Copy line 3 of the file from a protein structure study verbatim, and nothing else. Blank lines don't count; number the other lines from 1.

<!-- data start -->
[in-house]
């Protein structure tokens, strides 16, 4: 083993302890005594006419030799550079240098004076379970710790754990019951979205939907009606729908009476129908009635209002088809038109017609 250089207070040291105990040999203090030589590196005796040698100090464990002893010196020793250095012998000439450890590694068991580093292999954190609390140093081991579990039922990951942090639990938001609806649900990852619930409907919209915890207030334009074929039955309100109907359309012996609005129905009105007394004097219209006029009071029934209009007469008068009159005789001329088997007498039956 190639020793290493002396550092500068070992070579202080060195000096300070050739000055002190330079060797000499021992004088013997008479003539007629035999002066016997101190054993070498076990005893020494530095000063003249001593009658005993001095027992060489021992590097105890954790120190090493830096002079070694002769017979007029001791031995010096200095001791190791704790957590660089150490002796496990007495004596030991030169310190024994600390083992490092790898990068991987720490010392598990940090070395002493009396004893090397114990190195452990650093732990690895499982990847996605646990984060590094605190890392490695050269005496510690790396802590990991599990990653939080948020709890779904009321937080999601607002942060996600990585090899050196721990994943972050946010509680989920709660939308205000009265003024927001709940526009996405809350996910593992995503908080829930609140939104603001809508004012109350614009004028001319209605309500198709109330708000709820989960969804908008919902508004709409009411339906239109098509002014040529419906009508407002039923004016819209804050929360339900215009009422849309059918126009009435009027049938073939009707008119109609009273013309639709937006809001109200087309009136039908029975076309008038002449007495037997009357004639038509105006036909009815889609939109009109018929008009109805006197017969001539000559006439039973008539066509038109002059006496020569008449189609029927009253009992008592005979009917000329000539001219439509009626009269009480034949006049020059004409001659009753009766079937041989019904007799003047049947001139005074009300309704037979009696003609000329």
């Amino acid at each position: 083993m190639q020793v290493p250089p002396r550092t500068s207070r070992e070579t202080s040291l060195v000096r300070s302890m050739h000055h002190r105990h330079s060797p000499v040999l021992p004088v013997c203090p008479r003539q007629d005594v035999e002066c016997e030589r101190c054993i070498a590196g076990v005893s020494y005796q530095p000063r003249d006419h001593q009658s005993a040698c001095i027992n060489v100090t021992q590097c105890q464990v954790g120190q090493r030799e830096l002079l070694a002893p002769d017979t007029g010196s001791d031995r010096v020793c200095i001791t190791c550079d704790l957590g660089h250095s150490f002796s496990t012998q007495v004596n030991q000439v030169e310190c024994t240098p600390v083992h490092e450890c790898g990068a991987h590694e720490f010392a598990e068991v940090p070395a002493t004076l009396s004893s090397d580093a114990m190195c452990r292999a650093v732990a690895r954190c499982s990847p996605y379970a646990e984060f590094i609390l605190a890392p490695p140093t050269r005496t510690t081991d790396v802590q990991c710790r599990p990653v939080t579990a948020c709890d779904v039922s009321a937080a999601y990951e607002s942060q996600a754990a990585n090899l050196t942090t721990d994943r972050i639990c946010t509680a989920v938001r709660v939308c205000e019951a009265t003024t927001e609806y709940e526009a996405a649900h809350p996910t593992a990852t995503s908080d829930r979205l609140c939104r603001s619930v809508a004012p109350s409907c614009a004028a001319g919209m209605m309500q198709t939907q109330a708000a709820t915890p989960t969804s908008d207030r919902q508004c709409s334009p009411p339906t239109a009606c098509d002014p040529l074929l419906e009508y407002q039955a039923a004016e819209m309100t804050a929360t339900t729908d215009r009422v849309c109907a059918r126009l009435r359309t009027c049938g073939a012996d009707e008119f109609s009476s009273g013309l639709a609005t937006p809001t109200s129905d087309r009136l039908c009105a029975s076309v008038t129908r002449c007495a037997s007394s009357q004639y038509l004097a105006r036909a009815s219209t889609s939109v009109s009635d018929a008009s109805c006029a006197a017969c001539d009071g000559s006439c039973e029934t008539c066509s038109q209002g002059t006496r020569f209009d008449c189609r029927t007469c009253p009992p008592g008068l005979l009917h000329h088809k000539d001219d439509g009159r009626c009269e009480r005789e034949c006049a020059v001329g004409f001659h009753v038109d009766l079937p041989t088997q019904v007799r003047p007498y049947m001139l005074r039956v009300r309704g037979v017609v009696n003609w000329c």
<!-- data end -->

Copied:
């Amino acid at each position: 083993m190639q020793v290493p250089p002396r550092t500068s207070r070992e070579t202080s040291l060195v000096r300070s302890m050739h000055h002190r105990h330079s060797p000499v040999l021992p004088v013997c203090p008479r003539q007629d005594v035999e002066c016997e030589r101190c054993i070498a590196g076990v005893s020494y005796q530095p000063r003249d006419h001593q009658s005993a040698c001095i027992n060489v100090t021992q590097c105890q464990v954790g120190q090493r030799e830096l002079l070694a002893p002769d017979t007029g010196s001791d031995r010096v020793c200095i001791t190791c550079d704790l957590g660089h250095s150490f002796s496990t012998q007495v004596n030991q000439v030169e310190c024994t240098p600390v083992h490092e450890c790898g990068a991987h590694e720490f010392a598990e068991v940090p070395a002493t004076l009396s004893s090397d580093a114990m190195c452990r292999a650093v732990a690895r954190c499982s990847p996605y379970a646990e984060f590094i609390l605190a890392p490695p140093t050269r005496t510690t081991d790396v802590q990991c710790r599990p990653v939080t579990a948020c709890d779904v039922s009321a937080a999601y990951e607002s942060q996600a754990a990585n090899l050196t942090t721990d994943r972050i639990c946010t509680a989920v938001r709660v939308c205000e019951a009265t003024t927001e609806y709940e526009a996405a649900h809350p996910t593992a990852t995503s908080d829930r979205l609140c939104r603001s619930v809508a004012p109350s409907c614009a004028a001319g919209m209605m309500q198709t939907q109330a708000a709820t915890p989960t969804s908008d207030r919902q508004c709409s334009p009411p339906t239109a009606c098509d002014p040529l074929l419906e009508y407002q039955a039923a004016e819209m309100t804050a929360t339900t729908d215009r009422v849309c109907a059918r126009l009435r359309t009027c049938g073939a012996d009707e008119f109609s009476s009273g013309l639709a609005t937006p809001t109200s129905d087309r009136l039908c009105a029975s076309v008038t129908r002449c007495a037997s007394s009357q004639y038509l004097a105006r036909a009815s219209t889609s939109v009109s009635d018929a008009s109805c006029a006197a017969c001539d009071g000559s006439c039973e029934t008539c066509s038109q209002g002059t006496r020569f209009d008449c189609r029927t007469c009253p009992p008592g008068l005979l009917h000329h088809k000539d001219d439509g009159r009626c009269e009480r005789e034949c006049a020059v001329g004409f001659h009753v038109d009766l079937p041989t088997q019904v007799r003047p007498y049947m001139l005074r039956v009300r309704g037979v017609v009696n003609w000329c």